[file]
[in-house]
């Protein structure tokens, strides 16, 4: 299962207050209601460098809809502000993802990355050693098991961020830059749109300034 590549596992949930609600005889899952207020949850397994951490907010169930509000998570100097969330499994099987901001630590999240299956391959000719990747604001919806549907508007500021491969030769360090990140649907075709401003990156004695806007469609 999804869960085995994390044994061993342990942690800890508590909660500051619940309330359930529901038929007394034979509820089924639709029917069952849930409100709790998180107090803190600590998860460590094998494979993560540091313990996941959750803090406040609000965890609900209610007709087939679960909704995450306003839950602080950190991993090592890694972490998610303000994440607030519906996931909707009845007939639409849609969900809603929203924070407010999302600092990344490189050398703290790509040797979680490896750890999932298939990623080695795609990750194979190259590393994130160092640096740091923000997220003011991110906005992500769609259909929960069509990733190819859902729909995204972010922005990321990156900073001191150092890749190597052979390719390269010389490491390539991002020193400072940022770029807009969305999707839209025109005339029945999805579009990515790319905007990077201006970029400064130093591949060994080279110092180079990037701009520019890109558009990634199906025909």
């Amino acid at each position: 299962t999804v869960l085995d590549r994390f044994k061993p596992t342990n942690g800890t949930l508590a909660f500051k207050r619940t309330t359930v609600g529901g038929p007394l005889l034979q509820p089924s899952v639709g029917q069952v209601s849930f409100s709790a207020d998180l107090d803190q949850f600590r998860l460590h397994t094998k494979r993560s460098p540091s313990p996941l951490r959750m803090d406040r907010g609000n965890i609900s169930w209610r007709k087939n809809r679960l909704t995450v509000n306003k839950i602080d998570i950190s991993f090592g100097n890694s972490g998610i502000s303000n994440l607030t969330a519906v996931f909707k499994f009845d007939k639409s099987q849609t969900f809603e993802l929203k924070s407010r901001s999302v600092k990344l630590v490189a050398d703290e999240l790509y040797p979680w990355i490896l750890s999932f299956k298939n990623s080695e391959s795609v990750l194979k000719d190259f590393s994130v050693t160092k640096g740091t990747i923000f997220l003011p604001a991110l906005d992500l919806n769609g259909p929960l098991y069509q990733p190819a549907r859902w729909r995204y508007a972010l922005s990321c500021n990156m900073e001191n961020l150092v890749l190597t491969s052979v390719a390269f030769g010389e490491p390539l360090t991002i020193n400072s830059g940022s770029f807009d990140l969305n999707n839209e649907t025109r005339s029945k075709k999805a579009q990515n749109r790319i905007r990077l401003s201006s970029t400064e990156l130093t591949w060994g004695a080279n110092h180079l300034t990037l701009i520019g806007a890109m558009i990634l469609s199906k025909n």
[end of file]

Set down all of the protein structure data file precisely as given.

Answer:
[in-house]
């Protein structure tokens, strides 16, 4: 299962207050209601460098809809502000993802990355050693098991961020830059749109300034 590549596992949930609600005889899952207020949850397994951490907010169930509000998570100097969330499994099987901001630590999240299956391959000719990747604001919806549907508007500021491969030769360090990140649907075709401003990156004695806007469609 999804869960085995994390044994061993342990942690800890508590909660500051619940309330359930529901038929007394034979509820089924639709029917069952849930409100709790998180107090803190600590998860460590094998494979993560540091313990996941959750803090406040609000965890609900209610007709087939679960909704995450306003839950602080950190991993090592890694972490998610303000994440607030519906996931909707009845007939639409849609969900809603929203924070407010999302600092990344490189050398703290790509040797979680490896750890999932298939990623080695795609990750194979190259590393994130160092640096740091923000997220003011991110906005992500769609259909929960069509990733190819859902729909995204972010922005990321990156900073001191150092890749190597052979390719390269010389490491390539991002020193400072940022770029807009969305999707839209025109005339029945999805579009990515790319905007990077201006970029400064130093591949060994080279110092180079990037701009520019890109558009990634199906025909």
């Amino acid at each position: 299962t999804v869960l085995d590549r994390f044994k061993p596992t342990n942690g800890t949930l508590a909660f500051k207050r619940t309330t359930v609600g529901g038929p007394l005889l034979q509820p089924s899952v639709g029917q069952v209601s849930f409100s709790a207020d998180l107090d803190q949850f600590r998860l460590h397994t094998k494979r993560s460098p540091s313990p996941l951490r959750m803090d406040r907010g609000n965890i609900s169930w209610r007709k087939n809809r679960l909704t995450v509000n306003k839950i602080d998570i950190s991993f090592g100097n890694s972490g998610i502000s303000n994440l607030t969330a519906v996931f909707k499994f009845d007939k639409s099987q849609t969900f809603e993802l929203k924070s407010r901001s999302v600092k990344l630590v490189a050398d703290e999240l790509y040797p979680w990355i490896l750890s999932f299956k298939n990623s080695e391959s795609v990750l194979k000719d190259f590393s994130v050693t160092k640096g740091t990747i923000f997220l003011p604001a991110l906005d992500l919806n769609g259909p929960l098991y069509q990733p190819a549907r859902w729909r995204y508007a972010l922005s990321c500021n990156m900073e001191n961020l150092v890749l190597t491969s052979v390719a390269f030769g010389e490491p390539l360090t991002i020193n400072s830059g940022s770029f807009d990140l969305n999707n839209e649907t025109r005339s029945k075709k999805a579009q990515n749109r790319i905007r990077l401003s201006s970029t400064e990156l130093t591949w060994g004695a080279n110092h180079l300034t990037l701009i520019g806007a890109m558009i990634l469609s199906k025909n």